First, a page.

4. Deville, S. (2015). Writing academic papers in plain text with Markdown and Jupyter notebook. Sylvain Deville.

*

This post is (somewhat) related to a previous post where I discussed research tools that most of us need but are not commonly taught in a formal fashion.

Revisión ortográfica en Jupyter Notebook

El objetivo de esta publicación es mostrar cómo tener revisión automática de ortografía en Jupyter Notebook * para español, como se muestra a continuación.

Ejemplo de corrección ortográfica en Jupyter Notebook.

Existen varias formas de realizar esto. Sin embargo, la forma más fácil es a través del complemento (nbextension) Spellchecker.

Paso a paso

Los pasos a seguir son los siguientes:

  1. Instalar Jupyter notebook extensions (nbextensions). Este incluye Spellchecker.

  2. Ubicar los diccionarios en la carpeta donde está el complemento. Los diccionarios deben usar la codificación UTF-8.

  3. Configurar la ruta de los diccionarios. Esta puede ser una URL o una ruta relativa respecto a la carpeta en donde se encuentra el complemento.

A continuación describiremos en detalle cada paso.

Paso 1: Instalación de nbextensions

Existe una lista de complementos que agregan algunas funcionalidades comúnmente usadas a Jupyter notebook.

Escriba lo siguiente en una terminal, para instalarlo usando PIP.

pip install jupyter_contrib_nbextensions

Sin embargo, si se está usando Anaconda el método recomendado es usar conda, como se muestra a continuación.

conda install -c conda-forge jupyter_contrib_nbextensions

Esto debe instalar los complementos y también la interfaz de configuración. En el menú principal de Jupyter notebook aparecerá una nueva pestaña nombrada Nbextensions en donde se pueden elegir los complementos a usar. La apariencia es la siguiente.

Interfaz gráfica para los complementos de Jupyter.

Algunos complementos recomendados son:

  • Collapsible Headings: que permite ocultar secciones de los documentos.

  • RISE: que convierte los notebooks en presentaciones.

Paso 2: Diccionarios para español

La documentación de Spellchecker sugiere usar un script de Python para descargar diccionarios del proyecto Chromium. Sin embargo, estos tienen como codificación ISO-8859-1 (occidente) y falla para caracteres con tildes o virgulillas. Para que no haya problemas el diccionario debe tener codificación UTF-8. Pueden descargarse en este enlace.

Una vez que se tienen los diccionarios se deben ubicar en la ruta del complemento. En mi computador esta sería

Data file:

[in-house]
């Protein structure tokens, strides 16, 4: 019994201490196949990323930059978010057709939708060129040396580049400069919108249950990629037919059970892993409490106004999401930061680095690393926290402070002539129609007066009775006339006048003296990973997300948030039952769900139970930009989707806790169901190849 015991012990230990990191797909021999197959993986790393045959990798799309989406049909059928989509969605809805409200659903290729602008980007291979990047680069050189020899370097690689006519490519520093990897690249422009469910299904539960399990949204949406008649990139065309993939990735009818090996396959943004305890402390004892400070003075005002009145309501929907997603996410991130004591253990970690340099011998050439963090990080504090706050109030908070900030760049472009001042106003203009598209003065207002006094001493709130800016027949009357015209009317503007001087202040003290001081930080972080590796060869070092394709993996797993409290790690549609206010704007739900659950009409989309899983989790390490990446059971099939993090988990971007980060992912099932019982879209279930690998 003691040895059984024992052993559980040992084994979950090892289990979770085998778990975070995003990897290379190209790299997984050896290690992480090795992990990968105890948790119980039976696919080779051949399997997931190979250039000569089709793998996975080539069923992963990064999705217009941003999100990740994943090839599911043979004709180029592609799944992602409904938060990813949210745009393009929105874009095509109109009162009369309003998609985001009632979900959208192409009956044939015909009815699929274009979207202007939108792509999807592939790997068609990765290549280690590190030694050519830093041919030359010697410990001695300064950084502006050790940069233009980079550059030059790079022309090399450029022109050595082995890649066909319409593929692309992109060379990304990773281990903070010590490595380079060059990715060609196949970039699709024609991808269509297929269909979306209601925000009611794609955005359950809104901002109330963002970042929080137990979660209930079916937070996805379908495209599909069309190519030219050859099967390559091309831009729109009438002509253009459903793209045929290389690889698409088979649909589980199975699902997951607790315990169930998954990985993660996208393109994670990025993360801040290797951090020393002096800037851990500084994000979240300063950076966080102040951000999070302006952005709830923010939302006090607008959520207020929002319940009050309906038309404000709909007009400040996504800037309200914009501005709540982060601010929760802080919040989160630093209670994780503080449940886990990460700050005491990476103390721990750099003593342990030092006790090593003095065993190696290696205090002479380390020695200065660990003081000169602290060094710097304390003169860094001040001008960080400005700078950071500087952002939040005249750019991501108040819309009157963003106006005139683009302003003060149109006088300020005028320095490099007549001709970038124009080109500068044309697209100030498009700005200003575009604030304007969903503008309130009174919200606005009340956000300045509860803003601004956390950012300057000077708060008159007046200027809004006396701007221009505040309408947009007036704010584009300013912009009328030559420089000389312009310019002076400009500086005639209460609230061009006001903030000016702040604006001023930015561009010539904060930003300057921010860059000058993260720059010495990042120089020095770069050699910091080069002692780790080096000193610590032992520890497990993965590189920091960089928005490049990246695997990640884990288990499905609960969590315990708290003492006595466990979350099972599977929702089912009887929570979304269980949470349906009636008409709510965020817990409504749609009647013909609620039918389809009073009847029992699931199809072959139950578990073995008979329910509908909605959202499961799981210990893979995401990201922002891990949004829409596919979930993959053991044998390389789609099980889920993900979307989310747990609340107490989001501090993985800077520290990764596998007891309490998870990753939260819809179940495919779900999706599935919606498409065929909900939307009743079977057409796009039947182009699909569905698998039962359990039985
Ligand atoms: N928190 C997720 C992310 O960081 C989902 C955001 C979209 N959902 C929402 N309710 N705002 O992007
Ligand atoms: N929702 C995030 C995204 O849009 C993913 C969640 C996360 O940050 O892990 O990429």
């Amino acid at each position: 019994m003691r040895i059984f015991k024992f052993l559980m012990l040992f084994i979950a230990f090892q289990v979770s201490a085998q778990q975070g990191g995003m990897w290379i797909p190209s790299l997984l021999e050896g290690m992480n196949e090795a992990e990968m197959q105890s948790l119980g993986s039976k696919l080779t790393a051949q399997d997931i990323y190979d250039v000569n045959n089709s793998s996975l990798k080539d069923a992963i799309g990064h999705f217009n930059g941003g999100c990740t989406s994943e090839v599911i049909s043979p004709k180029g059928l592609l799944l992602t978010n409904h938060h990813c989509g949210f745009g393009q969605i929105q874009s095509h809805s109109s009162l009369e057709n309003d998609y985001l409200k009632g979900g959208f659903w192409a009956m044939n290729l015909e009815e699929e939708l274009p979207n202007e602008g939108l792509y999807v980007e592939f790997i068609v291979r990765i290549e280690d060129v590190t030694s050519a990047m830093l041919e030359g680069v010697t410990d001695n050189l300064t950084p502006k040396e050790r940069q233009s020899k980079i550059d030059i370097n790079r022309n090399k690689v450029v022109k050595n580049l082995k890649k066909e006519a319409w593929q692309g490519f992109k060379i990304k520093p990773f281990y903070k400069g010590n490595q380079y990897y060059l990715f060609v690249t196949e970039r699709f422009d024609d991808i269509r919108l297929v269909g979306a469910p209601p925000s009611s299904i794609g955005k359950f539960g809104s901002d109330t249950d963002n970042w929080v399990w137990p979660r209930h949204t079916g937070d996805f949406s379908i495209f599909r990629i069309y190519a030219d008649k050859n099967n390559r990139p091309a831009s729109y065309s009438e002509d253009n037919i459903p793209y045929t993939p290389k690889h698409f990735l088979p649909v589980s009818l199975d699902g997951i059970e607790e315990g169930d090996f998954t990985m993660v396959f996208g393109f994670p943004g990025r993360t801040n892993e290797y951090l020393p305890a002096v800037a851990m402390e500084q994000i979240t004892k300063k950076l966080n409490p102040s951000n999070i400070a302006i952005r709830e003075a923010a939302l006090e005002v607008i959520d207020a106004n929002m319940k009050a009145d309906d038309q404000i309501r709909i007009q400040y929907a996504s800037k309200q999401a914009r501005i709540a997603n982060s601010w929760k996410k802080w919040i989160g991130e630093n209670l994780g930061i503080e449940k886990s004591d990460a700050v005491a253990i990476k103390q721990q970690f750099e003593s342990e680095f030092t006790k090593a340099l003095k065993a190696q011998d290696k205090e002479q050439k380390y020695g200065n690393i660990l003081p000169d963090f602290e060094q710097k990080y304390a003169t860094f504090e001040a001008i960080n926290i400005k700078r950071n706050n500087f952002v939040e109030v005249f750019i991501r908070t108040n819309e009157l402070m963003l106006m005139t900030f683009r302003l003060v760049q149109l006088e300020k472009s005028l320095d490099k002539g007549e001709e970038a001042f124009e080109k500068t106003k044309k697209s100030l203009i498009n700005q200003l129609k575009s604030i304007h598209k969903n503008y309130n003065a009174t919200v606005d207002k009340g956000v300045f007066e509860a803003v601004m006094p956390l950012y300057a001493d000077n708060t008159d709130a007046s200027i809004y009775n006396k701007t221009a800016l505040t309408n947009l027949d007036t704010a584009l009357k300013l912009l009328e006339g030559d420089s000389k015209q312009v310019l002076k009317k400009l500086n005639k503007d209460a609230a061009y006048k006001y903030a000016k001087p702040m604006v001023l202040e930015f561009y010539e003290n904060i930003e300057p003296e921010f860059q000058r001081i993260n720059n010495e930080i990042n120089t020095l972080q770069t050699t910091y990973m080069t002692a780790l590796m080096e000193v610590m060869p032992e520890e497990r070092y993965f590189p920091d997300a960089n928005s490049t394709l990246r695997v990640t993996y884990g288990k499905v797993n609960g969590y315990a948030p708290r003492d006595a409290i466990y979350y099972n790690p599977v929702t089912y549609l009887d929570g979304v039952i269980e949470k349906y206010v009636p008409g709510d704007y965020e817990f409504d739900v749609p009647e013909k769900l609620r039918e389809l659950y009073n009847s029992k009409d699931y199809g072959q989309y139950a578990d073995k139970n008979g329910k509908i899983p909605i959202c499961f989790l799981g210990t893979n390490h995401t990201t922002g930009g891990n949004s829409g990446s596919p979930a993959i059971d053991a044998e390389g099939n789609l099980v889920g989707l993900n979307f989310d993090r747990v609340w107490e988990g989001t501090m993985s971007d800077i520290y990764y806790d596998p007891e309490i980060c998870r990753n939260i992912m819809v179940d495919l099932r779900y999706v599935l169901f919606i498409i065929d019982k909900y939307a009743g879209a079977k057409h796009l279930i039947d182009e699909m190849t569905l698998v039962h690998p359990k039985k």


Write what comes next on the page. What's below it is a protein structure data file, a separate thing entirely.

~/.local/share/jupyter/nbextensions/spellchecker/

y dentro de esta los ubicaremos en

~/.local/share/jupyter/nbextensions/spellchecker/typo/dictionaries

Esta ubicación es arbitraria, lo importante es que necesitamos conocer la ruta relativa al complemento.

Paso 3: Configuración complementos

Ahora, en la pestaña Nbextensions seleccionamos el complemento y llenamos los campos con la información de nuestro diccionario:

  • language code to use with typo.js: es_ES

  • url for the dictionary .dic file to use: ./typo/dictionaries/es_ES.dic

  • url for the dictionary .aff file to use: ./typo/dictionaries/es_ES.aff

Esto se muestra a continuación.

Configuración con archivos locales.

Otra opción es usar la URL para los archivos. En https://github.com/wooorm/dictionaries están disponibles los diccionarios del proyecto hunspell en UTF-8. En este caso, la configuración sería:

  • language code to use with typo.js: es_ES

  • url for the dictionary .dic file to use: https://raw.githubusercontent.com/wooorm/dictionaries/master/dictionaries/es/index.dic

  • url for the dictionary .aff file to use: https://raw.githubusercontent.com/wooorm/dictionaries/master/dictionaries/es/index.aff

Y se muestra a continuación.

Configuración con archivos remotos.
*

Dado el público objetivo de esta publicación está hecha en español y no en inglés como se acostumbra en este blog.

#SWDchallenge: Graph makeover

At storytelling with data, they run a monthly challenge on data visualization named #SWDchallenge. The main idea of the challenges is to test data visualization and storytelling skills.

Each month the challenge has a different topic. This month the challenge was to improve an existing graph. I decided to take a previous graph of mine that was published on a paper that was published on 2015.